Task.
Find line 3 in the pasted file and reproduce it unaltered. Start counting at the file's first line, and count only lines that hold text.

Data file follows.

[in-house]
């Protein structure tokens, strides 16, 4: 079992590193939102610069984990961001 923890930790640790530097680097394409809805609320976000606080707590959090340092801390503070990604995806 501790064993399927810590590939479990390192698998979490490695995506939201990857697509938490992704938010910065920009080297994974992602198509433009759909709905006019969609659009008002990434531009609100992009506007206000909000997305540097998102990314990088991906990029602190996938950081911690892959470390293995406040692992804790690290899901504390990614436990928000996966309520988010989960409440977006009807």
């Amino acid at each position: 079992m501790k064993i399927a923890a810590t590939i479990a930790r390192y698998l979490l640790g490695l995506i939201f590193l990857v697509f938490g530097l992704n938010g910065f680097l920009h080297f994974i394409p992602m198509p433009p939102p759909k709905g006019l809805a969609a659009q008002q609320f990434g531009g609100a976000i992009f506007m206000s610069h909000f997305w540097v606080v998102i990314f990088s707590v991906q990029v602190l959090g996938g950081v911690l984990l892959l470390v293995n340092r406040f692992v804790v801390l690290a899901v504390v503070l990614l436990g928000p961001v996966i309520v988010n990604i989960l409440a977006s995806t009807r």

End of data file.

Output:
């Amino acid at each position: 079992m501790k064993i399927a923890a810590t590939i479990a930790r390192y698998l979490l640790g490695l995506i939201f590193l990857v697509f938490g530097l992704n938010g910065f680097l920009h080297f994974i394409p992602m198509p433009p939102p759909k709905g006019l809805a969609a659009q008002q609320f990434g531009g609100a976000i992009f506007m206000s610069h909000f997305w540097v606080v998102i990314f990088s707590v991906q990029v602190l959090g996938g950081v911690l984990l892959l470390v293995n340092r406040f692992v804790v801390l690290a899901v504390v503070l990614l436990g928000p961001v996966i309520v988010n990604i989960l409440a977006s995806t009807r």